The season of Lent has begun. From the early church to today, Lent is a time set aside for prayer, introspection, turning afresh toward God, and spiritual renewal. From Ash Wednesday to Easter, the forty days of Lent are linked to the Matthew chapter 4 story of Jesus' forty days in the wilderness before his public ministry began. We use the days of Lent to prepare our hearts to welcome into our lives the resurrected Christ.
In Lent, it is customary among many Christians to "give something up." I want to suggest that we, rather, attempt to "take something up, or on" as part of our spiritual discipline. You may want to become part of a small study group. Or, you might volunteer in the community, at school, church, the library, local hospital, food pantry, etc. When you do something for others, you always gain more than you give. When we give love, we gather love. "What does love look like?," Augustine asked. "It has hands to help others. It has the feet to hasten to the poor and needy. It has ears to hear the sighs and sorrows of others. That is what love looks like."
In the midst of the coldest February on record in central New York, as Lent dawns, let's find ways to warm the world around us by sharing God's love with others.
In love and prayer,
WHAT JOSEPH AND WE BRING TO
AND BEYOND THE CHRISTMAS STORY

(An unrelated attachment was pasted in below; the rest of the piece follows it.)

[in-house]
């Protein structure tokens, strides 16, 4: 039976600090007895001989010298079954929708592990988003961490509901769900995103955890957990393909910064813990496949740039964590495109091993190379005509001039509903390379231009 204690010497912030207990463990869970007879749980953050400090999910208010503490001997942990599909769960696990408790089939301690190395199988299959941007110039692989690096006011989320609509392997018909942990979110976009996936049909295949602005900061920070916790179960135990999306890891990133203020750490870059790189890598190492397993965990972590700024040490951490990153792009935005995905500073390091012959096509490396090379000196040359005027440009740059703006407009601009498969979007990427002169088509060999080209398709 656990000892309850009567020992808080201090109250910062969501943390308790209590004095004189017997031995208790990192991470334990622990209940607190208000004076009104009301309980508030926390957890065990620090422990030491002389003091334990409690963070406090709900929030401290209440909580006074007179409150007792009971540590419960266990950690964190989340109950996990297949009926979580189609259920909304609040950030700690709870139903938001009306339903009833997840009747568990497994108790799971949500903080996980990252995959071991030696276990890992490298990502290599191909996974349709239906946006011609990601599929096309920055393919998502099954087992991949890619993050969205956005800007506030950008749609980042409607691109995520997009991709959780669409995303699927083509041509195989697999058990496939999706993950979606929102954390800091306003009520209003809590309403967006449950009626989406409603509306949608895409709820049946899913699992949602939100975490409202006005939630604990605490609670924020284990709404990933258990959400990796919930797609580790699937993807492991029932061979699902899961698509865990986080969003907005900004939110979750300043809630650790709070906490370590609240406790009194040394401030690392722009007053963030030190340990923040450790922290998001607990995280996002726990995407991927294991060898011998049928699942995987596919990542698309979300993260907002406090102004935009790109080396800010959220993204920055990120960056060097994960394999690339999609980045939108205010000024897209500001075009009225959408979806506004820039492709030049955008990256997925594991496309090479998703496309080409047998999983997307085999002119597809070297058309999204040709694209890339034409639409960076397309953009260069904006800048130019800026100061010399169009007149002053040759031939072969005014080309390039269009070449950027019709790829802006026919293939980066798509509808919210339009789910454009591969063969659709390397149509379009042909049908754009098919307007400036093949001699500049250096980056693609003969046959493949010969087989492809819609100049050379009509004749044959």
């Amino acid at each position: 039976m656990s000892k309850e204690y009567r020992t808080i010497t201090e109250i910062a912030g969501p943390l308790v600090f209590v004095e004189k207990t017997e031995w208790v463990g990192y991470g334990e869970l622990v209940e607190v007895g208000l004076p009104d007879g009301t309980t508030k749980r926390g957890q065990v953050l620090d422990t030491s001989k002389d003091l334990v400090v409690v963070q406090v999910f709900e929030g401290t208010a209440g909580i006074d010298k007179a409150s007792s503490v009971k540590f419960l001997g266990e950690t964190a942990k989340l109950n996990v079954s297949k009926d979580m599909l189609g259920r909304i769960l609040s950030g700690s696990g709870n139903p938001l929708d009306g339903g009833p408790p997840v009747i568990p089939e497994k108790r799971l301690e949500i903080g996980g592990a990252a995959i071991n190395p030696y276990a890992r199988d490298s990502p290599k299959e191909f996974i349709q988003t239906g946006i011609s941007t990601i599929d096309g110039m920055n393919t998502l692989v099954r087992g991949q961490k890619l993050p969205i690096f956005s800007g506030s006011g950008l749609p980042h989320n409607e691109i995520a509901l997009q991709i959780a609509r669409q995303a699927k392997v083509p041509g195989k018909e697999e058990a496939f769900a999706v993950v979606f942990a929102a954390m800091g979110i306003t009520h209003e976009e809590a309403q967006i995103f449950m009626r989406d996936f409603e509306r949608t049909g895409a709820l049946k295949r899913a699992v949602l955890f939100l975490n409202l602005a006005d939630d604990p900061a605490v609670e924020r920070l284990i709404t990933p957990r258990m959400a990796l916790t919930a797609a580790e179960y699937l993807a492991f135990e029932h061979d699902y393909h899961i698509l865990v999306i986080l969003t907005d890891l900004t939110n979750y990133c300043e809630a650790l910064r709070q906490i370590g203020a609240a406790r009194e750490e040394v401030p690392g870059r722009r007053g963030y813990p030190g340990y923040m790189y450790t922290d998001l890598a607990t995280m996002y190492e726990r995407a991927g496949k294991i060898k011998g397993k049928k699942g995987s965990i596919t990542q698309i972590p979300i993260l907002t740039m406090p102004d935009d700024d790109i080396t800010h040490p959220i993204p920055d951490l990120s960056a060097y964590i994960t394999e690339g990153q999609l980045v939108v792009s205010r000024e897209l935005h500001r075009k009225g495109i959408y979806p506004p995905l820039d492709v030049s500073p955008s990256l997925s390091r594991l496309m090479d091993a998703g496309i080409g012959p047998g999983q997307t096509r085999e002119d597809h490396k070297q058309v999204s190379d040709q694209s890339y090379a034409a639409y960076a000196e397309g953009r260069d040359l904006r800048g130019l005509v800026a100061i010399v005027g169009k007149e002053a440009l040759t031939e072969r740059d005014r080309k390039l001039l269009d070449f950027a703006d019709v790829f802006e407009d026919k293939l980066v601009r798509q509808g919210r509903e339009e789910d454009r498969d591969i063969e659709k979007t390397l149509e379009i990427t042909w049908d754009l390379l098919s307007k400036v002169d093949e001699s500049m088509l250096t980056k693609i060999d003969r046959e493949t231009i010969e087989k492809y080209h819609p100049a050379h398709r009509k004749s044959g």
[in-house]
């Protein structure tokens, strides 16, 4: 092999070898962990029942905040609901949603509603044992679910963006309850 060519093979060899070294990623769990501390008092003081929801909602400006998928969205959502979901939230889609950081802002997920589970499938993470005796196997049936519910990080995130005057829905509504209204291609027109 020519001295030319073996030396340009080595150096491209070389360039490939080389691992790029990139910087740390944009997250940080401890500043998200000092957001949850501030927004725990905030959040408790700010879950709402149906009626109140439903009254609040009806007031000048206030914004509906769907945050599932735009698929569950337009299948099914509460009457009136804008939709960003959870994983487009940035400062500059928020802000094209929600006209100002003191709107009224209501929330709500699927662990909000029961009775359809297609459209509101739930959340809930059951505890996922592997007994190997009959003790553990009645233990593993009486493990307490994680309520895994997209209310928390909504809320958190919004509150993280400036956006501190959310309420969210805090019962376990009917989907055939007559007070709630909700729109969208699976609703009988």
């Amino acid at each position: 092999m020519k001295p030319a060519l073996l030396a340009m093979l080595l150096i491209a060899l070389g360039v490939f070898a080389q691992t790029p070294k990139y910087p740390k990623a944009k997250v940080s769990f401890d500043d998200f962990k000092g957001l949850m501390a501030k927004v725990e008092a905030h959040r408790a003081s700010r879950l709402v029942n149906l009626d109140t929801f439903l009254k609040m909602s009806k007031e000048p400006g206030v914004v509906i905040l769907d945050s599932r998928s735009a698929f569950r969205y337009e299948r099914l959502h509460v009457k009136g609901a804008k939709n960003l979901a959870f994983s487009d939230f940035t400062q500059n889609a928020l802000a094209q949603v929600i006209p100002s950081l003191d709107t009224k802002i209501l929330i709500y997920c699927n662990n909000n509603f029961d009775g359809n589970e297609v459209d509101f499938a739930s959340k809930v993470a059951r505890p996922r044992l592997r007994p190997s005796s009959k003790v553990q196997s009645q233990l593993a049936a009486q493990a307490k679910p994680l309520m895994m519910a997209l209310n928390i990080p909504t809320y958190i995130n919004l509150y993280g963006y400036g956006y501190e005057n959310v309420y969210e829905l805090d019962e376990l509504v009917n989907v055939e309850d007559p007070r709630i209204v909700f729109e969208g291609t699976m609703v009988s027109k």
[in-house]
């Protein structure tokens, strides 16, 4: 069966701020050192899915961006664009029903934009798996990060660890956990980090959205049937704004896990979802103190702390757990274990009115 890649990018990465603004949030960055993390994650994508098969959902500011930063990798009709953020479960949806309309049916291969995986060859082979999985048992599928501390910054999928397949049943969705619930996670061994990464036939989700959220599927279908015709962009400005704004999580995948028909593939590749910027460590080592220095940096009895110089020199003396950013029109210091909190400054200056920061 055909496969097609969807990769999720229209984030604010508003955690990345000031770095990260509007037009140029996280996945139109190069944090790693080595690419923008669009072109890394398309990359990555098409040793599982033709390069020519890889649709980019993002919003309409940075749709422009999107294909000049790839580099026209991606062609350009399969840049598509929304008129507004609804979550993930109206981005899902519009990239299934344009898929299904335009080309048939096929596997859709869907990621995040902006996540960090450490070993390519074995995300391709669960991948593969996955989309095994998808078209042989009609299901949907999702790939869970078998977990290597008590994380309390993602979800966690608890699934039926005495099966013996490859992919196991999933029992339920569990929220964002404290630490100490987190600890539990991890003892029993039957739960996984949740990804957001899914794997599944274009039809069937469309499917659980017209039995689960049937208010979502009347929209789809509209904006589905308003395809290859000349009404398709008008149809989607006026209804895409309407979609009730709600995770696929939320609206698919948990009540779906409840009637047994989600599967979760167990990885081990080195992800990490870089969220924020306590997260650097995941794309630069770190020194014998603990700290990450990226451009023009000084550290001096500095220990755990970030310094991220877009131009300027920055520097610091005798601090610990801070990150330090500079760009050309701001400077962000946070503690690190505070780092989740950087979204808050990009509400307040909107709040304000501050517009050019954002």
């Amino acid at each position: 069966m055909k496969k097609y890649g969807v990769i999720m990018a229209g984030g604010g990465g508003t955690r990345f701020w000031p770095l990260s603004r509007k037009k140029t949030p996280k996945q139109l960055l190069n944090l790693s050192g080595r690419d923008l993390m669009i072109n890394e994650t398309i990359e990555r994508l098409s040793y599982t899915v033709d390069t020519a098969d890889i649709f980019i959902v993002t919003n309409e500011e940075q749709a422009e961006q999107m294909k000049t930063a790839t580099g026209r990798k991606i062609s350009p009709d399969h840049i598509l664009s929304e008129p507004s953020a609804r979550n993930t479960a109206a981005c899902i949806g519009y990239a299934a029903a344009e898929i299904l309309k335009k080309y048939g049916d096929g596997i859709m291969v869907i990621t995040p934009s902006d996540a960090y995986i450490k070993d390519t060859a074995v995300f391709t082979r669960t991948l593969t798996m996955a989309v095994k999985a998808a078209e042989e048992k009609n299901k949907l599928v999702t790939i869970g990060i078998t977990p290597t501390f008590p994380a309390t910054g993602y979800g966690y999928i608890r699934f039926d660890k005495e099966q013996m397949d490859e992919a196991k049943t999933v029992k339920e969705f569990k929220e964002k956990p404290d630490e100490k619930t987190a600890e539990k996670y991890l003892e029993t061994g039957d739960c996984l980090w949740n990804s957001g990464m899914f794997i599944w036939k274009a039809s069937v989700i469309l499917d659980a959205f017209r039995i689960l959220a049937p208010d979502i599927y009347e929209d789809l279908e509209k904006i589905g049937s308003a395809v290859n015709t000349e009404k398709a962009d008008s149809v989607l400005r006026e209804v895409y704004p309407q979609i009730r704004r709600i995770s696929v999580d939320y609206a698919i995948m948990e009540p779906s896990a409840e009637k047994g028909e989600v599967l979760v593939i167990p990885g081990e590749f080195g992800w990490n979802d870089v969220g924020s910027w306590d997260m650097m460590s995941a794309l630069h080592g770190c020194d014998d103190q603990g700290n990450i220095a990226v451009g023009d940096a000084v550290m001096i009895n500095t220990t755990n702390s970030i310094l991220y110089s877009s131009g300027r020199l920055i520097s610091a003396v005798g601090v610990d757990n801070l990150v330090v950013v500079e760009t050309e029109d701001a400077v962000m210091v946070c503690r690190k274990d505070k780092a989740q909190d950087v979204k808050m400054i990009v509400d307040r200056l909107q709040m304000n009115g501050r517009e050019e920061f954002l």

In Matthew 1:25 we read, "and they shall call his name Immanuel (which means God with us)." Against the teachings of modern cults such as the Jehovah Witnesses, God here becomes one of us in the person of Jesus Christ. This history changing act is God's own doing. However, it also involves human cooperation. In Matthew, Chapter 1, we see a young man named Joseph enter God's plan. God, being sovereign, could have sent his Son into the world without the willingness of Joseph to take Mary as his wife. But Joseph is part of God's story. In spite of Joseph's issue of self-esteem and his reputation in the community, we read in verse 24, "Joseph did as the angel of the Lord commanded him; he took his wife." Joseph's willingness, in spite of what others might think or say, gave Mary the courage to carry the Christ child, the Savior of the world. As Dennis Hollinger, seminary president and professor, put it: "Joseph allowed God to work through him as our Maker, accomplishing his purpose for the human race. As we seek to carry on the Christmas Story in word and deed, we do so with the same two-fold recognition. This is God's doing, it is his work. But as with Joseph, God invites us to share in the amazing work of both telling the story and living the story -- that God came and lived among us. And, humankind has never been the same since."